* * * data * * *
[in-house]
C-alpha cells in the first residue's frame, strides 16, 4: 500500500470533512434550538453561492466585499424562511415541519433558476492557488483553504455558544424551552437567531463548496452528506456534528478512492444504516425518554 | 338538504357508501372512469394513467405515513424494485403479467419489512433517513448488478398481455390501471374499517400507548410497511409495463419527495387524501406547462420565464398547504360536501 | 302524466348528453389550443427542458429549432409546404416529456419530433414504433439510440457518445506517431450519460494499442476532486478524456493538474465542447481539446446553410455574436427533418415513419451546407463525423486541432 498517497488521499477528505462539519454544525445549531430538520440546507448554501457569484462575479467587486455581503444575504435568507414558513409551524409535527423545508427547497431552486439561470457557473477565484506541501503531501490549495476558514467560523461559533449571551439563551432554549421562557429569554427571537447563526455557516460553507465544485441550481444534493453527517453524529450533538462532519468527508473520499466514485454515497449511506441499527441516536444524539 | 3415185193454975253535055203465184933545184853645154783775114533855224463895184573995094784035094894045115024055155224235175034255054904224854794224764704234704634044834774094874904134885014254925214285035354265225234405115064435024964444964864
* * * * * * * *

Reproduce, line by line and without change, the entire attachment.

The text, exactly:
[in-house]
C-alpha cells in the first residue's frame, strides 16, 4: 500500500470533512434550538453561492466585499424562511415541519433558476492557488483553504455558544424551552437567531463548496452528506456534528478512492444504516425518554 | 338538504357508501372512469394513467405515513424494485403479467419489512433517513448488478398481455390501471374499517400507548410497511409495463419527495387524501406547462420565464398547504360536501 | 302524466348528453389550443427542458429549432409546404416529456419530433414504433439510440457518445506517431450519460494499442476532486478524456493538474465542447481539446446553410455574436427533418415513419451546407463525423486541432 498517497488521499477528505462539519454544525445549531430538520440546507448554501457569484462575479467587486455581503444575504435568507414558513409551524409535527423545508427547497431552486439561470457557473477565484506541501503531501490549495476558514467560523461559533449571551439563551432554549421562557429569554427571537447563526455557516460553507465544485441550481444534493453527517453524529450533538462532519468527508473520499466514485454515497449511506441499527441516536444524539 | 3415185193454975253535055203465184933545184853645154783775114533855224463895184573995094784035094894045115024055155224235175034255054904224854794224764704234704634044834774094874904134885014254925214285035354265225234405115064435024964444964864